Six Colors
Six Colors

by Jason Snell & Dan Moren

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20 Years of Great Audio Software from Rogue Amoeba

By Stephen Hackett

The Hackett File: The Times They Are A-Changin’

When the original iPod scrolled onto the scene in 2001, some of the Mac faithful were concerned it was going to be a distraction for Apple, a company that was still digging out of the massive hole of the 1990s.

When the iTunes Store opened 16 years ago, I think people knew it was gong to propel the iPod to new heights, especially when it showed up on Windows several months after launch.

The iPod and iTunes were, in many ways, two sides of the same coin. They made each other more valuable, both to Apple and its customers.

That symbiotic relationship is right out of Apple’s playbook, and something the company tries to repeat when possible. After all, it’s the combination of hardware, software and services that makes so many of the company’s products good.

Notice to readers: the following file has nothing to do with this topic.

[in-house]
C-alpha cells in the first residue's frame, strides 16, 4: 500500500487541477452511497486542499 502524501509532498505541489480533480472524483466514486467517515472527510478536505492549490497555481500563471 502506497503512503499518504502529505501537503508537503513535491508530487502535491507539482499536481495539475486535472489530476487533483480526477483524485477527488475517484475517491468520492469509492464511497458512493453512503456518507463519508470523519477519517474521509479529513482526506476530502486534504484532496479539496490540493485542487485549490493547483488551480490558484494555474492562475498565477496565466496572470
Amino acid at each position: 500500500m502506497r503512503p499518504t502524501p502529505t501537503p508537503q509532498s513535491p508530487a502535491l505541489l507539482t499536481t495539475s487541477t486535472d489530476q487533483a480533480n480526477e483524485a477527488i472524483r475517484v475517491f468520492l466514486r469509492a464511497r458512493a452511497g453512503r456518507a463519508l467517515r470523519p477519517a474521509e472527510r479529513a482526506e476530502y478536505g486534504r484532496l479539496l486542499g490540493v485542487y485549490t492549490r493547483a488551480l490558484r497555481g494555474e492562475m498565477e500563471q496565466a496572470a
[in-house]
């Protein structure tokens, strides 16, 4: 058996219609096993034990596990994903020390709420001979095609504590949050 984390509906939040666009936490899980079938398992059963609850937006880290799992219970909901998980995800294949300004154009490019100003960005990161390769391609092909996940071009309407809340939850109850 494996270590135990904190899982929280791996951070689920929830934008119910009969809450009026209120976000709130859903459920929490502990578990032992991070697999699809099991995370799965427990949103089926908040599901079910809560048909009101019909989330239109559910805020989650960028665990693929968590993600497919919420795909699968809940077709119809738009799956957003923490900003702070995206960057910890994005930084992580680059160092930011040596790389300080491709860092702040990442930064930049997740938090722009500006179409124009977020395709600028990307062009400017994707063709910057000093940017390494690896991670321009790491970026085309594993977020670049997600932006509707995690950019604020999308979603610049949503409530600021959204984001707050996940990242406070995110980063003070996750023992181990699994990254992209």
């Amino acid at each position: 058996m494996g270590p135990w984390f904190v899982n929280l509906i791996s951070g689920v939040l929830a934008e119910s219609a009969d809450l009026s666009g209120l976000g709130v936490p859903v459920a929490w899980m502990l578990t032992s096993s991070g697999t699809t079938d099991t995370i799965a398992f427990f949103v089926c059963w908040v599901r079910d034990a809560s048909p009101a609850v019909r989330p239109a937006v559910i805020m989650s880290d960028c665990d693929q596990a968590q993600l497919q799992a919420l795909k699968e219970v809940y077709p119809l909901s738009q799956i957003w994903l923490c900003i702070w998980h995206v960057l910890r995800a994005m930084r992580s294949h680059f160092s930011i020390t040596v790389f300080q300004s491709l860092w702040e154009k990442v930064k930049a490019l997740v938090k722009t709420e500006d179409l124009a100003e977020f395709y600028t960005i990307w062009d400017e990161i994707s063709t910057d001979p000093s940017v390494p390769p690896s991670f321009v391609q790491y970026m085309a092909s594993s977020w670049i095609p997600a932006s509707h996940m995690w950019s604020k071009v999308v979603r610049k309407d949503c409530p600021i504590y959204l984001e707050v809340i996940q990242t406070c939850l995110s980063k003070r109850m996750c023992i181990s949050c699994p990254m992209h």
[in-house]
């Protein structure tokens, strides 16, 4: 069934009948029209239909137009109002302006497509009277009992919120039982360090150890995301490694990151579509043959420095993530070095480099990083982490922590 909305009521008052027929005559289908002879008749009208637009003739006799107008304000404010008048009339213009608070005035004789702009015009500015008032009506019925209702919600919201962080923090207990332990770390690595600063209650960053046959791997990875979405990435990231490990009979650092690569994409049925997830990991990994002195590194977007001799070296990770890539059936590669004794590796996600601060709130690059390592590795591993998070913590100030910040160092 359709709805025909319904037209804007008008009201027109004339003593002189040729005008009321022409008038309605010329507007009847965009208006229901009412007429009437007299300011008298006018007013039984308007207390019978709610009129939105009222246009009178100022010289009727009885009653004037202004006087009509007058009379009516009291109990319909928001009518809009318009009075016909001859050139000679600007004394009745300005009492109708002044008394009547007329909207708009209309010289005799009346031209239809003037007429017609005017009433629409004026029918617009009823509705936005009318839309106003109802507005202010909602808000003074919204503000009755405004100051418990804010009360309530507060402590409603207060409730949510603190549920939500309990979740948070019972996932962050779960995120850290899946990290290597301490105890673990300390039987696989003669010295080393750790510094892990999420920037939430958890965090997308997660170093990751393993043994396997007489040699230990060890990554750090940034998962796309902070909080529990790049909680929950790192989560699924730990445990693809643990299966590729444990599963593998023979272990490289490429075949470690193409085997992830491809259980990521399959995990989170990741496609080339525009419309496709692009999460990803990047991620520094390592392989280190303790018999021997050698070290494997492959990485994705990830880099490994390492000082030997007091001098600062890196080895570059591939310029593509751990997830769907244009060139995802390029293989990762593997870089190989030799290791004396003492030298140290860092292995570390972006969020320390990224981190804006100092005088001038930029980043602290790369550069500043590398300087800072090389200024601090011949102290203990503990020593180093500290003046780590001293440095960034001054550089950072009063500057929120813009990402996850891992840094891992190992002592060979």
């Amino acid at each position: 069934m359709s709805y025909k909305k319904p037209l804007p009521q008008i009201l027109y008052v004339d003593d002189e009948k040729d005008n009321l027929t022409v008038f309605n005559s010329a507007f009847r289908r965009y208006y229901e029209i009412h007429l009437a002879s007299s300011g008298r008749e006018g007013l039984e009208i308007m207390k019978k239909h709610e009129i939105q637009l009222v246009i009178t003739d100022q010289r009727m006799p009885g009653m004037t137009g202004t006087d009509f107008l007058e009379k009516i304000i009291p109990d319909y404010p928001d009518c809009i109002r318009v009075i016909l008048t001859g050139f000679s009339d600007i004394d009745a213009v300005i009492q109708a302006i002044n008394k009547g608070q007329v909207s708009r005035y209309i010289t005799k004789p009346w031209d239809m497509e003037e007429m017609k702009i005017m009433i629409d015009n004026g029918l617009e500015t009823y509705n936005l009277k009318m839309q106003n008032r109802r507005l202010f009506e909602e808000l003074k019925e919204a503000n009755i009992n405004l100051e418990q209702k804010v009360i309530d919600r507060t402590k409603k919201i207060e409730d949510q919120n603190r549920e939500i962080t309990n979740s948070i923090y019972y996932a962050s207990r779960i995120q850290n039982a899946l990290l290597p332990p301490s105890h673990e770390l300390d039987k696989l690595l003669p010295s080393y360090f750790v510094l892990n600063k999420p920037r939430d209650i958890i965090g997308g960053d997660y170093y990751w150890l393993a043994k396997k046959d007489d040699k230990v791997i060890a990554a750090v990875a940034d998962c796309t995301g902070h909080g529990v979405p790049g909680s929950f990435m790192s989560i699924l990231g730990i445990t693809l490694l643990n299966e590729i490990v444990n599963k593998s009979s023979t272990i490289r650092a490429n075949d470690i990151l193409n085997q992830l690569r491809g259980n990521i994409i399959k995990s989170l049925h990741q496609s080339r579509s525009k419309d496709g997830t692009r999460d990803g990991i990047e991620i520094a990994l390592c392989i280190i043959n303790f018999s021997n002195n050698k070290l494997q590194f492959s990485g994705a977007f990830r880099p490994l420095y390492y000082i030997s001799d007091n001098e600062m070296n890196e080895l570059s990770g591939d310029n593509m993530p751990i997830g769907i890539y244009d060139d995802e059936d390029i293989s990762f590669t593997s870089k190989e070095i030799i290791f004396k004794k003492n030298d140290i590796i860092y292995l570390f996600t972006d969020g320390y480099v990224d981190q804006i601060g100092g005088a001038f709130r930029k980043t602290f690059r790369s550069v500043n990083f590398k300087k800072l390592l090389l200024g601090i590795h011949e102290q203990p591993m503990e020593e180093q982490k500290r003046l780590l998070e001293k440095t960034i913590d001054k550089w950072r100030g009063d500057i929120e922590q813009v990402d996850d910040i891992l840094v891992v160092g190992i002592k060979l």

That’s what makes Apple TV, and in particular Apple TV+ so interesting.

The company has spent over a billion dollars on creating its own content for the upcoming streaming service. It is here to play ball with the likes of Netflix, Hulu and others. It has a very impressive roster of Hollywood starpower to draw people in, and what looks to be a wide range of content that should all be family friendly.

The old Apple would reserve this content to its own hardware platforms, letting people stream this content to the Apple TV, iOS devices and Macs only.

But this is not the old Apple. On its website, in 80 point font, Apple says this content will be “Coming this fall exclusively on the Apple TV app.”

While that app is on all of Apple’s platforms, it’s also going to be on streaming boxes built by the likes of Roku and Amazon, as well baked into smart TVs like the ones made by Samsung.

That’s right: Apple content, streamed via Samsung hardware.

Samsung.

S.a.m.s.u.n.g.

If that doesn’t tell you all you need to know about new Apple, I don’t know what would. Apple is uncoupling its hardware and content, so the latter can spread far beyond the former.

Welcome to the new world.

[Stephen Hackett is the author of 512 Pixels and co-founder of Relay FM.]


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